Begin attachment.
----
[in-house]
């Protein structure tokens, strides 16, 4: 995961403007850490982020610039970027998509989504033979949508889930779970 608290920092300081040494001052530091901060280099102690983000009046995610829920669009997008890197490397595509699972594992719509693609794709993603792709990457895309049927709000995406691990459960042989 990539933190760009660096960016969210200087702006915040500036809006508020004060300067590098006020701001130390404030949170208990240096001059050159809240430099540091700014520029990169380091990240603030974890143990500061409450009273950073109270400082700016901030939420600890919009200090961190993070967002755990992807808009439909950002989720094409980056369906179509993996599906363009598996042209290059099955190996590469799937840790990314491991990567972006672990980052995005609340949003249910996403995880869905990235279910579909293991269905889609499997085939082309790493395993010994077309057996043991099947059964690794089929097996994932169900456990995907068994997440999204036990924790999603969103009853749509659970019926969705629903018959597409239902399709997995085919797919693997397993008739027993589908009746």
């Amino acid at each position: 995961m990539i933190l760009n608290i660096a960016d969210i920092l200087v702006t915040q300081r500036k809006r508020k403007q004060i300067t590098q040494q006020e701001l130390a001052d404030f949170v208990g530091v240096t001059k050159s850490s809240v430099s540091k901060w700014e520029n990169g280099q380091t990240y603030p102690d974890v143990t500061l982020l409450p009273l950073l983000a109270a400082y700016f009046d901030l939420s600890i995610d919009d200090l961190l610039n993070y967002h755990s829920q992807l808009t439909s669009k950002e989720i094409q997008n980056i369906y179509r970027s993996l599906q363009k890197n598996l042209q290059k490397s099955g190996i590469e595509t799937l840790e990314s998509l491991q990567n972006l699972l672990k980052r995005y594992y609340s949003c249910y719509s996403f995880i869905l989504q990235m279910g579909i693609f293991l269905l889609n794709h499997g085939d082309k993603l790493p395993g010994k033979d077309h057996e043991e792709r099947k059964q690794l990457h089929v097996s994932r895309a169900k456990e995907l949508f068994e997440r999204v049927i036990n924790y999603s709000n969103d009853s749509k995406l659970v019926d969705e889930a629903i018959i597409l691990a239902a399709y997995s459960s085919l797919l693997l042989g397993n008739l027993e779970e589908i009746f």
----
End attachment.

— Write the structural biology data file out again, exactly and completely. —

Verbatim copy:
[in-house]
């Protein structure tokens, strides 16, 4: 995961403007850490982020610039970027998509989504033979949508889930779970 608290920092300081040494001052530091901060280099102690983000009046995610829920669009997008890197490397595509699972594992719509693609794709993603792709990457895309049927709000995406691990459960042989 990539933190760009660096960016969210200087702006915040500036809006508020004060300067590098006020701001130390404030949170208990240096001059050159809240430099540091700014520029990169380091990240603030974890143990500061409450009273950073109270400082700016901030939420600890919009200090961190993070967002755990992807808009439909950002989720094409980056369906179509993996599906363009598996042209290059099955190996590469799937840790990314491991990567972006672990980052995005609340949003249910996403995880869905990235279910579909293991269905889609499997085939082309790493395993010994077309057996043991099947059964690794089929097996994932169900456990995907068994997440999204036990924790999603969103009853749509659970019926969705629903018959597409239902399709997995085919797919693997397993008739027993589908009746």
């Amino acid at each position: 995961m990539i933190l760009n608290i660096a960016d969210i920092l200087v702006t915040q300081r500036k809006r508020k403007q004060i300067t590098q040494q006020e701001l130390a001052d404030f949170v208990g530091v240096t001059k050159s850490s809240v430099s540091k901060w700014e520029n990169g280099q380091t990240y603030p102690d974890v143990t500061l982020l409450p009273l950073l983000a109270a400082y700016f009046d901030l939420s600890i995610d919009d200090l961190l610039n993070y967002h755990s829920q992807l808009t439909s669009k950002e989720i094409q997008n980056i369906y179509r970027s993996l599906q363009k890197n598996l042209q290059k490397s099955g190996i590469e595509t799937l840790e990314s998509l491991q990567n972006l699972l672990k980052r995005y594992y609340s949003c249910y719509s996403f995880i869905l989504q990235m279910g579909i693609f293991l269905l889609n794709h499997g085939d082309k993603l790493p395993g010994k033979d077309h057996e043991e792709r099947k059964q690794l990457h089929v097996s994932r895309a169900k456990e995907l949508f068994e997440r999204v049927i036990n924790y999603s709000n969103d009853s749509k995406l659970v019926d969705e889930a629903i018959i597409l691990a239902a399709y997995s459960s085919l797919l693997l042989g397993n008739l027993e779970e589908i009746f």